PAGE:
Characteristics of a Good Personal Statement
But before you write a single word, make sure you know what is expected of a successful college essay.
A good essay...
-Is thoughtful and honest
A strong personal statement is reflective; that is, it demonstrates that you have thought about and gained a clear perspective on your experiences and what you want in your future. It does not simply tell a reader what you think he/she wants to know. Instead, it gives the reader a vivid and compelling picture of you--in essence, telling the reader what he or she should know about you. Remember that the focus of the essay is YOU--your achievements, your obstacles, your goals, your values.
A good essay is not a list of your accomplishments. Remember when your mom told you that it's quality, not quantity, that counts? Well, the same adage applies for your college essay. A reader will be much more interested in how your experience demonstrates the theme of your essay, not the number of accomplishments you can list. What is NOT interesting: an essay that devotes one paragraph each to a variety of different topics. This type of approach denies you the ability to give depth to your essay.
A good essay uses appropriate grammar and syntax, uses precise and vivid language, and does not contain any spelling errors.
-Conforms to guidelines
If the essay instructions tell you that the essay should be two pages long, on white 8.5x11 inch paper, then the essay should be two pages long, on white 8.5x11 inch paper. Less is not more, and more is not better, either.
A good essay is the result of a writer who has examined the essay question and written an essay that explicitly addresses that question. For example, if you are asked to describe your greatest accomplishment or any unusual circumstances or challenges you have faced, then your reader will expect you to use vivid language that will enable the reader to visualize your accomplishment and share your sense of success.
Revision allows an essay to grow. Revising is not editing; revising is the act of "re-seeing" and of looking for those parts of the essay that would benefit from more explication, more (or less) vivid language, or even deleting parts that simply don't work to move your primary theme forward. Similarly, feedback from others can help you identify those parts of the essay that work well--and those that don't.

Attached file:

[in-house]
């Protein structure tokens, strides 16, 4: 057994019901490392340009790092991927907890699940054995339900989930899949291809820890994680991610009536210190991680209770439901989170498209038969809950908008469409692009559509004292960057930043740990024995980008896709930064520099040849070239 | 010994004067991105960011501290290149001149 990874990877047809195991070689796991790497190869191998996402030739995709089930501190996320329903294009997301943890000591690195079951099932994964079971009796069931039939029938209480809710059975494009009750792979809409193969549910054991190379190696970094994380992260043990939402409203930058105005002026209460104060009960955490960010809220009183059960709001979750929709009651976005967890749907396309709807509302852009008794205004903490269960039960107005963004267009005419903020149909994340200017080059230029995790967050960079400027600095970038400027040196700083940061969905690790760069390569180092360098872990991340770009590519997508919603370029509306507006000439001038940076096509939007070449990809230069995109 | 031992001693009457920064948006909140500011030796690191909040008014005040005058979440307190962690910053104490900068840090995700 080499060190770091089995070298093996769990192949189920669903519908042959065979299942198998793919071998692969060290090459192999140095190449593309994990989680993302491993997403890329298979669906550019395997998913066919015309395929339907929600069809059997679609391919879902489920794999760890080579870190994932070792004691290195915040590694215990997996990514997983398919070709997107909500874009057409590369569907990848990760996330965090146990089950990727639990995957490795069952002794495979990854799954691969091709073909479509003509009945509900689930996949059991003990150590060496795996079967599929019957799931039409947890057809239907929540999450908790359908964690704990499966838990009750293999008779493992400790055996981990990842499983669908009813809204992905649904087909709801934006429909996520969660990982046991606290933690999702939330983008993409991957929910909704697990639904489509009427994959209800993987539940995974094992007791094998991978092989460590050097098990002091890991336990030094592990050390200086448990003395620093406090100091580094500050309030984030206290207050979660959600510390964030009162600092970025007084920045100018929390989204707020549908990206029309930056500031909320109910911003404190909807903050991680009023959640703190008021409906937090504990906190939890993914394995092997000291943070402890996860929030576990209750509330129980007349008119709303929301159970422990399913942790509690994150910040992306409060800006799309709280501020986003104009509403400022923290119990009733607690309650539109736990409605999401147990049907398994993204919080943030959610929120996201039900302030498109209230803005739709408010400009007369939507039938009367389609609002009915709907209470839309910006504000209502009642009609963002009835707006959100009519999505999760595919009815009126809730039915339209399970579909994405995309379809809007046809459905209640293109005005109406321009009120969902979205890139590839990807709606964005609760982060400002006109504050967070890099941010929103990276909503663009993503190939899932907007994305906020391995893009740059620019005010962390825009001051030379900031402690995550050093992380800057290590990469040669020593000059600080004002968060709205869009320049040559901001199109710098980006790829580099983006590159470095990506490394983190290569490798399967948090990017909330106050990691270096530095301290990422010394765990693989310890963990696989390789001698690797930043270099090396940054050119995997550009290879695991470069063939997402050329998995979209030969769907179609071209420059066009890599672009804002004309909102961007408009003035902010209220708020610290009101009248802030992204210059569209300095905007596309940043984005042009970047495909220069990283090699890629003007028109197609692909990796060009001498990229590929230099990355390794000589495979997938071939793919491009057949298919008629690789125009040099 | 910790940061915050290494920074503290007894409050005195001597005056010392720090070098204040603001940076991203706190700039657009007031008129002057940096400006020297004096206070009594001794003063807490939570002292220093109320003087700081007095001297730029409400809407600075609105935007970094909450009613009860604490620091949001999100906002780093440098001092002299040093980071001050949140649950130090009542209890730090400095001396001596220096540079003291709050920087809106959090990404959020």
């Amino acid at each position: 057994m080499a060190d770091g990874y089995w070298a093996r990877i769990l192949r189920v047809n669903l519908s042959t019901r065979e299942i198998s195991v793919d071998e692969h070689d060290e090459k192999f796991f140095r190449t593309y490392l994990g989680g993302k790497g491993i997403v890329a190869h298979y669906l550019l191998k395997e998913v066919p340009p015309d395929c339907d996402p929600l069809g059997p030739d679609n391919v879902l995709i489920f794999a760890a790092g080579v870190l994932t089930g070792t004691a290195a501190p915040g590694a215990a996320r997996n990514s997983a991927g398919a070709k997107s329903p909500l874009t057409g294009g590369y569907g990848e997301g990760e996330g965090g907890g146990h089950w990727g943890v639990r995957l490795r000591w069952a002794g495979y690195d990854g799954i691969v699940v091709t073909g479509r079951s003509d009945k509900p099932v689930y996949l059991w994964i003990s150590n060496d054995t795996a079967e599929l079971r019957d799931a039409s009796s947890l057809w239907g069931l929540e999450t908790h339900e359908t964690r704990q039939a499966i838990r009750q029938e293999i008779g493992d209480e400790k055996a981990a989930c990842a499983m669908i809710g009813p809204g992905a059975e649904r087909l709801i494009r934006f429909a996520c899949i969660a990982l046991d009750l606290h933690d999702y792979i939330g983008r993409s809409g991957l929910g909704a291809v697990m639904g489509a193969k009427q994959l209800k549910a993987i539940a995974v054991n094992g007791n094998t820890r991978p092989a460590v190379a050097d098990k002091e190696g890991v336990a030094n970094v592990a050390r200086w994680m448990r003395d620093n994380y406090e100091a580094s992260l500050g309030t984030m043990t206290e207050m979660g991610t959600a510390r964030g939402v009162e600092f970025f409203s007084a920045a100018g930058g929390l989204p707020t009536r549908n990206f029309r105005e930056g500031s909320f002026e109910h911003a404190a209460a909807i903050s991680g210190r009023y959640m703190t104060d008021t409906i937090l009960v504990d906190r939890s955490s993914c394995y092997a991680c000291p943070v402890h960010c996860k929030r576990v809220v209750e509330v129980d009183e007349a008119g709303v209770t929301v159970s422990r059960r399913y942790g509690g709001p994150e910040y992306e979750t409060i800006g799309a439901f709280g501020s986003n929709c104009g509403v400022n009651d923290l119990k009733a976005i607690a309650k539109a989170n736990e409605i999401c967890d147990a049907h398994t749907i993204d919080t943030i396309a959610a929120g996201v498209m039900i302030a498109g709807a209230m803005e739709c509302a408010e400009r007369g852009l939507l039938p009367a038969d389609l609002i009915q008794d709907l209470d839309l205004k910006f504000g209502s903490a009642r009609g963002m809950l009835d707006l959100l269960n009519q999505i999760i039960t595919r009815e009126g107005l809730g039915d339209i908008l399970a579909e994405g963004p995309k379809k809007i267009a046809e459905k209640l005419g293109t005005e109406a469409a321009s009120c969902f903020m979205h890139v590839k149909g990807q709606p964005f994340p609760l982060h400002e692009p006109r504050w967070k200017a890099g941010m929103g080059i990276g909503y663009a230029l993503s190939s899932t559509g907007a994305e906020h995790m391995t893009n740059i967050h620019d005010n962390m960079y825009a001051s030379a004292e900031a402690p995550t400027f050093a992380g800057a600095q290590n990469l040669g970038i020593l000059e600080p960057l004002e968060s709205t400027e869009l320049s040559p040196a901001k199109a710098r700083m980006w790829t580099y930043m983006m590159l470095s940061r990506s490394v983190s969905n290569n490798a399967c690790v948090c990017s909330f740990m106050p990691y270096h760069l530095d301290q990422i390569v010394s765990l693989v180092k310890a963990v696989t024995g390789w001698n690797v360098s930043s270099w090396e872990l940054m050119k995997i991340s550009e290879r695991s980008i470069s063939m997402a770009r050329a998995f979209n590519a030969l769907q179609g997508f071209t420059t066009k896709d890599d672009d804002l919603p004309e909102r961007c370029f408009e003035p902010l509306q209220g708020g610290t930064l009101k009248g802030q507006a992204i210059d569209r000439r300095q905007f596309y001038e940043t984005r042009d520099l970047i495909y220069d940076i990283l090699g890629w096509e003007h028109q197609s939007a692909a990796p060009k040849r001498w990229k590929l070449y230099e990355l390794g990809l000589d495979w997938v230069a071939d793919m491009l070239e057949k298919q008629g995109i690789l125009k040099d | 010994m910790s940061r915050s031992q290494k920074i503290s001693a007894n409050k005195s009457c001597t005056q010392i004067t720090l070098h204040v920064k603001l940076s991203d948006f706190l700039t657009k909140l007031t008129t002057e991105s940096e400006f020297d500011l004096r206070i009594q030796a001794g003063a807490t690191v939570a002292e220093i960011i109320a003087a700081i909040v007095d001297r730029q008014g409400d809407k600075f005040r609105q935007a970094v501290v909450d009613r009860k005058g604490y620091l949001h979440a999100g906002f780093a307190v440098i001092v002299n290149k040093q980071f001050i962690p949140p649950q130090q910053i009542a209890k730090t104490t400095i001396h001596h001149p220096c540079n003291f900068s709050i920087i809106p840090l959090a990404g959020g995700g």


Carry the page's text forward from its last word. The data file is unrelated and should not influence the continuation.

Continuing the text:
It is important to recognize that essay readers will read hundreds, maybe even thousands, of essays during the application review period. That means that an essay with a catchy introduction, one that gets right to the point and uses precise language and vivid imagery, is going to stand our more than an essay that is predictable and conventional in its opener.
It's okay to have flaws! The essay is your chance to show how you have transformed blemishes. For example, if your essay theme is "overcoming obstacles" and you earned a poor grade in a class, but went to a community college at night to repeat the course, it is important for your reader to know this because it is an example of your perseverance. The reader does not want to hear complaints about poor grades or circumstances, but rather wants to know how you have overcome them.
No one expects you to know everything about the college or university to which you are applying. However, readers will want to know that you have done your homework. For example, if you write an essay that states your interest in becoming an engineer, but the college does not have an engineering program, then you haven't done your homework.
A good essay doesn't beg or brag. Colleges and universities want to admit the best students, and the best students are those who can demonstrate their ability to pursue their goals regardless of where they are admitted. Think of this as quiet confidence--the kind that reveals itself through your description of lifelong interests, sustained commitment, and/or perseverance in the face of adversity.
Keep these characteristics of a good essay in mind as you compose. And be sure to avoid the typical college essay blunders.